(Photo by TJDarmstadt)
Oman Air is close to ordering the largest variant of the Boeing 787 Dreamliner or the Airbus A350, chief executive Abdulaziz Al Raisi has revealed, with a decision potentially expected by the end of this year.
The flag-carrier wants to replace some of its ten A330s around the turn of the decade, and Al Raisi believes that high-capacity next-generation aircraft are best-suited to its expanding network. The planned up-gauging comes as management conduct studies into a dozen possible route launches.
“With Boeing we are looking at 787-10, and with Airbus we are looking at A350-900 or -1000,” he told me in a telephone interview, referring to stretched models currently entering service that typically seat between 315 and 366 passengers depending on their configuration.
“We are hoping by end of this year we could finalize the whole deal.”
Oman Air already deploys seven smaller 787-8s and 787-9s with between 234 and 288 seats. Three more Dreamliners will arrive this year – including the airline’s first 787-9 configured in a three-cabin layout, due later this month – while another three are expected in 2019.
This year’s arrivals will be put to work on the London and Manchester routes. The A330-300s they replace will be reconfigured in a high-density layout – up from 230 to 312 seats – and re-deployed to Jakarta and Manila.
“Most of our routes are matured enough now,” Al Raisi said of the fleet-wide up-gauging, which will also see Oman Air retire its 71-seat Embraers. “A couple of years ago, we were looking at aircraft with 220 to 230 seats. Today, I am looking at aircraft with over 300 seats. Maybe by next year, or in a couple of years’ time, we will be looking at an aircraft with 380 to 390 seats.”
Asked about network development beyond this year’s already disclosed route launches – Istanbul, Casablanca, Moscow and Malé – the chief executive rattled off a dozen markets under consideration.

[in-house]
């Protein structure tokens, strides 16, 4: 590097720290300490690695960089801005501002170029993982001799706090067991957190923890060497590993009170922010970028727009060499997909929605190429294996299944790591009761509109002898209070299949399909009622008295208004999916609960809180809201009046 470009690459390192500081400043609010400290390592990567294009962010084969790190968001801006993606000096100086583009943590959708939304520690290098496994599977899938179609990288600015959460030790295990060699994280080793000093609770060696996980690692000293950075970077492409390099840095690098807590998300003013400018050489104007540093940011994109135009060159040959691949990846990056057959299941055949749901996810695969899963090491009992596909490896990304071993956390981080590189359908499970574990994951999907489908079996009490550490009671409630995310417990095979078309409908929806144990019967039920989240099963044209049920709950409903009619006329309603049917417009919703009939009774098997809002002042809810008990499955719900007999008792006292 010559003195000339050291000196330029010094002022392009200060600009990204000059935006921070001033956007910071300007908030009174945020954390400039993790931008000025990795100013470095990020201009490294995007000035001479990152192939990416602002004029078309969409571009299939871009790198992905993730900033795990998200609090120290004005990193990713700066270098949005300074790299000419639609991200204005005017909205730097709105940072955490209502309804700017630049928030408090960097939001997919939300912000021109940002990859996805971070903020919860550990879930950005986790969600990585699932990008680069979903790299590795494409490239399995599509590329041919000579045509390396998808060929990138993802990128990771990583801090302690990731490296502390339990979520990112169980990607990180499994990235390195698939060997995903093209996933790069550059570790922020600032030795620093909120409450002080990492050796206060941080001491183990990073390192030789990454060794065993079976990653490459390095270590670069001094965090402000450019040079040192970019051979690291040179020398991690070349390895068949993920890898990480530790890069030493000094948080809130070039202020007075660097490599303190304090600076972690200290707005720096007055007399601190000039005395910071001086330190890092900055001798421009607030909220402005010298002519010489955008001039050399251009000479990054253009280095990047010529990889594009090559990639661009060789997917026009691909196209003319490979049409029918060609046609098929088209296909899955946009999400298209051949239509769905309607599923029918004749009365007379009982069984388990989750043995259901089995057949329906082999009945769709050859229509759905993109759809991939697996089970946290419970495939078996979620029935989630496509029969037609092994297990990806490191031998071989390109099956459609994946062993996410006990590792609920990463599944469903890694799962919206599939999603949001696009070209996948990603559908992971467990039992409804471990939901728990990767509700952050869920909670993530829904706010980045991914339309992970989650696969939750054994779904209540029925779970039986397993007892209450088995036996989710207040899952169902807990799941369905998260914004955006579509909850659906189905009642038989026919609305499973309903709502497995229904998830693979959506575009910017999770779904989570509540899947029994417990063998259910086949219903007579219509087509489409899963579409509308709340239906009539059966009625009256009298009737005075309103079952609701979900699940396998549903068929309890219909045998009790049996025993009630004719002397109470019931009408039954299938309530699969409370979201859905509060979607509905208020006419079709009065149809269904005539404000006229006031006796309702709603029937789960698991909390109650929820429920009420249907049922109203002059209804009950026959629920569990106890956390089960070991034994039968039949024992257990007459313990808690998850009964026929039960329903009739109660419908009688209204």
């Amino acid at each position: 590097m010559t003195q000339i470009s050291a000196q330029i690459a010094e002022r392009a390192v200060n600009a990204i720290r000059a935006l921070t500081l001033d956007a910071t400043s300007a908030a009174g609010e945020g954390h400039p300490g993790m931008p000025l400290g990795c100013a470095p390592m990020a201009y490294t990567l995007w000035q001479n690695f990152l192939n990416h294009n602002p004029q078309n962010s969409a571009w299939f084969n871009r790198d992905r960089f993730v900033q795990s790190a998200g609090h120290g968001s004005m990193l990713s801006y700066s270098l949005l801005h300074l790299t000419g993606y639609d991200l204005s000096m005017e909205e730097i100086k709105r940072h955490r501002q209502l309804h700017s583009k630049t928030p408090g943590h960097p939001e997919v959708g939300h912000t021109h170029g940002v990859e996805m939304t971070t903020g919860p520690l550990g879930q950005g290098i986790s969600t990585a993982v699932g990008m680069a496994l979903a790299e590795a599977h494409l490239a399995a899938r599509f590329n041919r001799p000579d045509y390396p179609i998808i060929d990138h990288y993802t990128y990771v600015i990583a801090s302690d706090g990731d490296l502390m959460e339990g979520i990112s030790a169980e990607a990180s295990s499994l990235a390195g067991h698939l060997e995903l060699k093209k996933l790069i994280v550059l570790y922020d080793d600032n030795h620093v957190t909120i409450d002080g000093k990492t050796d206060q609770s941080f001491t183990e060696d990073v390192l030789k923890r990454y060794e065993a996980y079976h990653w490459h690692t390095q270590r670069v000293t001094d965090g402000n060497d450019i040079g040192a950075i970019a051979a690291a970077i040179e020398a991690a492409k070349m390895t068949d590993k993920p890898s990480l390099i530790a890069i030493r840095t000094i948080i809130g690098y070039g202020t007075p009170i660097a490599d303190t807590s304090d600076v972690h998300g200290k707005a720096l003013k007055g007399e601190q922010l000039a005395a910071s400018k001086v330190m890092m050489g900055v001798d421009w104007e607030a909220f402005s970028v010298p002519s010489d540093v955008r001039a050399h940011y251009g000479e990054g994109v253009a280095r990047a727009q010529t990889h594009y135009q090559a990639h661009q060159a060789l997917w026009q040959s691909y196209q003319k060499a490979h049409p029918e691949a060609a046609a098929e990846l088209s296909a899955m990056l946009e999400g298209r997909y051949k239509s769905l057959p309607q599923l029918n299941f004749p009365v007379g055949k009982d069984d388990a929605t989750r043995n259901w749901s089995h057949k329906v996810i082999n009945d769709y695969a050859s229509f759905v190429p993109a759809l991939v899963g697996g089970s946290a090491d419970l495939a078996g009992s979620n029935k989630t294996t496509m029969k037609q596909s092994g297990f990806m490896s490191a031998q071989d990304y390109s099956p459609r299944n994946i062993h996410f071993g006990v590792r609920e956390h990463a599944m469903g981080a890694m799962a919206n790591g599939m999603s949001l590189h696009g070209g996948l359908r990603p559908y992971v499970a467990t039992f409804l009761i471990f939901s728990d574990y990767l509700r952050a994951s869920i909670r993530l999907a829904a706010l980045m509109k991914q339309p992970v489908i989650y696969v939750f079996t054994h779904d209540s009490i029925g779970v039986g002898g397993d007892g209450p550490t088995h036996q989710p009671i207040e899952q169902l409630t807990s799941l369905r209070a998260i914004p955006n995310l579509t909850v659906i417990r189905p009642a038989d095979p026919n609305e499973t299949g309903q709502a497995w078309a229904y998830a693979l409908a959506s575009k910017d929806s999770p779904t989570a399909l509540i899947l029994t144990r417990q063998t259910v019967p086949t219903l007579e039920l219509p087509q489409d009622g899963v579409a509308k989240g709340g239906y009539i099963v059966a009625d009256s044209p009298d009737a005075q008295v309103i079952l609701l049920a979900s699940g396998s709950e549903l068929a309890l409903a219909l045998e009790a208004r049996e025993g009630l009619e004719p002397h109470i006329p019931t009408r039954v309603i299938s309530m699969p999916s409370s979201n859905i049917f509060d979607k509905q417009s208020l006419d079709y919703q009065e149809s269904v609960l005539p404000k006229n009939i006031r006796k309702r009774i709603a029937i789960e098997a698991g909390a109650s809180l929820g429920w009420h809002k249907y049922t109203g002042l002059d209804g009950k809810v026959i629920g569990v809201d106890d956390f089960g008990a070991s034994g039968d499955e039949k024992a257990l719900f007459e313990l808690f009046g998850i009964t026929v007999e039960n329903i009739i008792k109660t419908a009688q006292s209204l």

Flights to either Shanghai or Beijing could get under way in the first quarter of 2019, he said, following successful talks with the Chinese government.
Elsewhere in East Asia and Southeast Asia, Hong Kong and Bali are now being evaluated. In Europe, Amsterdam is under review. In Africa, Tunis and either Johannesburg or Cape Town are considered attractive, particularly once feeder traffic from China increases.
But it is India – already Oman Air’s largest overseas market, with 11 points served – where the flag-carrier sees the biggest potential for growth. Muscat has long complained that its bilateral agreement with New Delhi unfairly curbs traffic rights. Predicting more liberal access, Al Raisi said that Ahmedabad, Kolkata, Mangalore and Coimbatore are now in his sights.
Frequencies will also grow across the existing network, he added, with Paris, Milan, Frankfurt, Munich and Guangzhou among the identified targets.
“I’ve got a very long wish-list, but it depends on the numbers,” the chief executive stressed. “Oman Air is very well known for its steady growth. We don’t want to grow really fast. We are doing it very wisely.”
The loss-making state-owned airline has postponed its breakeven target to 2024, by which time the fleet should have grown to at least 70 aircraft. Its outstanding order-book comprises five 787-9s, four 787-8s and 25 737 MAX 8s – five of which are due this year and “five to six” in 2019.
Oman Air currently operates to 50 cities in the Middle East, Asia, Europe and Africa with a fleet of 21 737-800s, five 737-900ERs, two 737 MAX 8s, four 787-8s, three 787-9s, six A330-300s, four A330-200s and four Embraer E175s.
(Martin Rivers - Forbes)